The Rozenburg list includes slightly more than 300 models – often varieties of characteristic basic forms. The models that Kok developed were cast in one piece, since the thin material made the assembly of separate parts impossible. Obviously, in the beginning things often went wrong, and many misfires came warped out of the oven. But before the pieces could enter the oven, another problem had to be solved: some pieces already warped during the drying process. It is not unthinkable that Kok’s angular shapes, often with several handles, had not only an aesthetic, but also a technical purpose. After all, the ‘ribs’ at the corners provided additional firmness, just like the handles, although, of course, the latter followed the fashion of the day as well. Once Kok had a grip on the shaping and drying of his models, he faced the final challenge: he had to find a way to control the temperature in the ovens. For that purpose he used a tool which, just like the porcelain clay he had experimented with, had been developed by Prof. Seger. Seger cones, in various formats, warped when heated in the oven. As it was known of each format at which temperature this occurred, this way he acquired accurate information about the oven temperature. In the hellish heat of the biscuit burning, besides transparence and hardness, the objects obtained yet another quality: the shard received the non-porous skin that was necessary to hold the subtle paintings. Kok kept the pieces predominantly white or cream; only every now and then a purple, yellow-green or blue background was applied. With ultra-thin lines, flowers and plants were painted in a stylized naturalistic manner, besides animals like birds, fish, reptiles, mice and the odd mini-dragon. The illustrations were harmonized with the background by flamboyant lines and irregular planes, filled with hatchings and dots, always leaving part of the object undecorated. When the decorations had been applied, the product could be put in the oven for the second time. After a year of experimenting, the first series of eggshell porcelain was finished, just in time for the World Exhibition in Paris in 1900, where it was exhibited together with the other Rozenburg products. The new models were favourably received, and in The Hague a great effort was made to bring out a subsequent series.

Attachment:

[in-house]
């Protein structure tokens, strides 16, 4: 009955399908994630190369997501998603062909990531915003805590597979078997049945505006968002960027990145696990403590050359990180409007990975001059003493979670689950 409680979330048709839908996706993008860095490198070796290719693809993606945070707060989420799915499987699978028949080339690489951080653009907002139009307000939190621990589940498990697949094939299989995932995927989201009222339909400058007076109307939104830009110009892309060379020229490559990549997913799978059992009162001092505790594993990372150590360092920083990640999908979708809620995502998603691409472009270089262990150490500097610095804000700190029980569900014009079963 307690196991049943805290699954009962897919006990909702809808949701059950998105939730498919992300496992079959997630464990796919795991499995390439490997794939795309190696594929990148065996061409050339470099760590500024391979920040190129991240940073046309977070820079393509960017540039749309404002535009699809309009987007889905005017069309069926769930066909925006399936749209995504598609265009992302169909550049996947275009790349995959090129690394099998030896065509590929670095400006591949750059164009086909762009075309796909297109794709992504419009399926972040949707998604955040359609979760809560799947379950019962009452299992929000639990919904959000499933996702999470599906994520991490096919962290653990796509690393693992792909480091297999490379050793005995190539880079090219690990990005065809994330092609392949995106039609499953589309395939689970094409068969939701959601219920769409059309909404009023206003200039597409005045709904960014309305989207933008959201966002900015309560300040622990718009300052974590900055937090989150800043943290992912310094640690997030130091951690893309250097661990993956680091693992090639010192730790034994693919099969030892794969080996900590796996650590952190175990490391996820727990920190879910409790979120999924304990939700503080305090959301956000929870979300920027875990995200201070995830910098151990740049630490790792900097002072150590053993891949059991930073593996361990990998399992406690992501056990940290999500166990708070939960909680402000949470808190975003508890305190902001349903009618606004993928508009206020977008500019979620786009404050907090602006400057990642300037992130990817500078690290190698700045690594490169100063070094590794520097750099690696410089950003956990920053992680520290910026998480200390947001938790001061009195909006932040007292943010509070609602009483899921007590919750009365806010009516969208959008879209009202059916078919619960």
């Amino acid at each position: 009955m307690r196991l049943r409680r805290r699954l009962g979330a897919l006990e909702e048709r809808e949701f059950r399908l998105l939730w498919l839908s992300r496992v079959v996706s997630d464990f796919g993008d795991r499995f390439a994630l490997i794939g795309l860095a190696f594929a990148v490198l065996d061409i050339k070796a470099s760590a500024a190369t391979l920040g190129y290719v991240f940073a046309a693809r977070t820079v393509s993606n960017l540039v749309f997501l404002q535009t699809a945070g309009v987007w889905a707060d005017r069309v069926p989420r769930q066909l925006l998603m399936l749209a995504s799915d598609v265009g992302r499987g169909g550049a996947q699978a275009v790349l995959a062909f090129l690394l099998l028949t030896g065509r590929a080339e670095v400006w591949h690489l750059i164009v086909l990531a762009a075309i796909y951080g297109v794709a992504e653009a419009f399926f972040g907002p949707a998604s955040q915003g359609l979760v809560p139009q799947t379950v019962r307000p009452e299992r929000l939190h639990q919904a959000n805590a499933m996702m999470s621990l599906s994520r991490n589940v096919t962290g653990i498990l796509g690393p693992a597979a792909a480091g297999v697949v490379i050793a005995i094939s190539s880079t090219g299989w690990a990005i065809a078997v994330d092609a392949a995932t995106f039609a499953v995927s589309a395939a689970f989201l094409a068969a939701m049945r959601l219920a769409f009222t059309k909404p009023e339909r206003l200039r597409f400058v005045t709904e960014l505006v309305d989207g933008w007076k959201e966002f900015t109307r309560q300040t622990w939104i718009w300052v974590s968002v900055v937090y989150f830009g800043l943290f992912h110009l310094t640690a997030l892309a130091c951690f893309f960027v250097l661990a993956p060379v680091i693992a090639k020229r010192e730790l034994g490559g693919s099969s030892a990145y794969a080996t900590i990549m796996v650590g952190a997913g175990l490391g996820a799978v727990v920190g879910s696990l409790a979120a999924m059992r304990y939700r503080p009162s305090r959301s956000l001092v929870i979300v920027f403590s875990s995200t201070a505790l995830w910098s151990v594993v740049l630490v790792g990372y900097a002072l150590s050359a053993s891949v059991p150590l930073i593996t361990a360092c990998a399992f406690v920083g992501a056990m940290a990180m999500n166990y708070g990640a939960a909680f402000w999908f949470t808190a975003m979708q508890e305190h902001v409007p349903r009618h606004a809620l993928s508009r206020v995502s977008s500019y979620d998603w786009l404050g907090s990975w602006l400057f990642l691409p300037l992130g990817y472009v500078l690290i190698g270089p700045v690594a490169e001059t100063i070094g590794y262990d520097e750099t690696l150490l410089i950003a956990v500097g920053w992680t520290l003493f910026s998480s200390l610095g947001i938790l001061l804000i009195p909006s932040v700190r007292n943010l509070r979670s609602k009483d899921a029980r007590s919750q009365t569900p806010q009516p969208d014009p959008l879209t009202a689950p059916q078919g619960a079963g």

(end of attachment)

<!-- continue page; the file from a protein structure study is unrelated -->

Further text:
From result to success